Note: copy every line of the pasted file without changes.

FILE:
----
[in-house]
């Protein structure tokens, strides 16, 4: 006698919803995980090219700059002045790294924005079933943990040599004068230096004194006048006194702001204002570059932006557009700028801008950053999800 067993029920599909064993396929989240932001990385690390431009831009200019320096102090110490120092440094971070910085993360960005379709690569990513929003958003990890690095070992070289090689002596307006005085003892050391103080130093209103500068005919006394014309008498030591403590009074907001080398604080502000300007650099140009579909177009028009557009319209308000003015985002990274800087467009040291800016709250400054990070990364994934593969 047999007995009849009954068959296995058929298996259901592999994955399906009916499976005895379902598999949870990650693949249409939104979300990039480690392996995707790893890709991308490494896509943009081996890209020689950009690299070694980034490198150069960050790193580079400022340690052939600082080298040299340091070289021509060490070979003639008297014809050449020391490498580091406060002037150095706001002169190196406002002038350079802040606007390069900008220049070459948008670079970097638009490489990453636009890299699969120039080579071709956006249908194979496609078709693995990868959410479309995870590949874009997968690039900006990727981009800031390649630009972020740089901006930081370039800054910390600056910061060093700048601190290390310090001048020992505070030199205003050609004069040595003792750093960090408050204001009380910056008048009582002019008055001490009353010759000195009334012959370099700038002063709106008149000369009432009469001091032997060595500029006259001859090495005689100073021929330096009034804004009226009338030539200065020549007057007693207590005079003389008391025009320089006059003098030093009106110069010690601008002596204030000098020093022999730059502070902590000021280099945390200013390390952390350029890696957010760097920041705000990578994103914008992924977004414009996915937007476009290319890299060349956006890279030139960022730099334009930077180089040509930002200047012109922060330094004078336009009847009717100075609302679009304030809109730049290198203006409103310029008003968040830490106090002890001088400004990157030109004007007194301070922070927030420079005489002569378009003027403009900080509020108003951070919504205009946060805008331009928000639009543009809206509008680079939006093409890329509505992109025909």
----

[in-house]
């Protein structure tokens, strides 16, 4: 006698919803995980090219700059002045790294924005079933943990040599004068230096004194006048006194702001204002570059932006557009700028801008950053999800 067993029920599909064993396929989240932001990385690390431009831009200019320096102090110490120092440094971070910085993360960005379709690569990513929003958003990890690095070992070289090689002596307006005085003892050391103080130093209103500068005919006394014309008498030591403590009074907001080398604080502000300007650099140009579909177009028009557009319209308000003015985002990274800087467009040291800016709250400054990070990364994934593969 047999007995009849009954068959296995058929298996259901592999994955399906009916499976005895379902598999949870990650693949249409939104979300990039480690392996995707790893890709991308490494896509943009081996890209020689950009690299070694980034490198150069960050790193580079400022340690052939600082080298040299340091070289021509060490070979003639008297014809050449020391490498580091406060002037150095706001002169190196406002002038350079802040606007390069900008220049070459948008670079970097638009490489990453636009890299699969120039080579071709956006249908194979496609078709693995990868959410479309995870590949874009997968690039900006990727981009800031390649630009972020740089901006930081370039800054910390600056910061060093700048601190290390310090001048020992505070030199205003050609004069040595003792750093960090408050204001009380910056008048009582002019008055001490009353010759000195009334012959370099700038002063709106008149000369009432009469001091032997060595500029006259001859090495005689100073021929330096009034804004009226009338030539200065020549007057007693207590005079003389008391025009320089006059003098030093009106110069010690601008002596204030000098020093022999730059502070902590000021280099945390200013390390952390350029890696957010760097920041705000990578994103914008992924977004414009996915937007476009290319890299060349956006890279030139960022730099334009930077180089040509930002200047012109922060330094004078336009009847009717100075609302679009304030809109730049290198203006409103310029008003968040830490106090002890001088400004990157030109004007007194301070922070927030420079005489002569378009003027403009900080509020108003951070919504205009946060805008331009928000639009543009809206509008680079939006093409890329509505992109025909």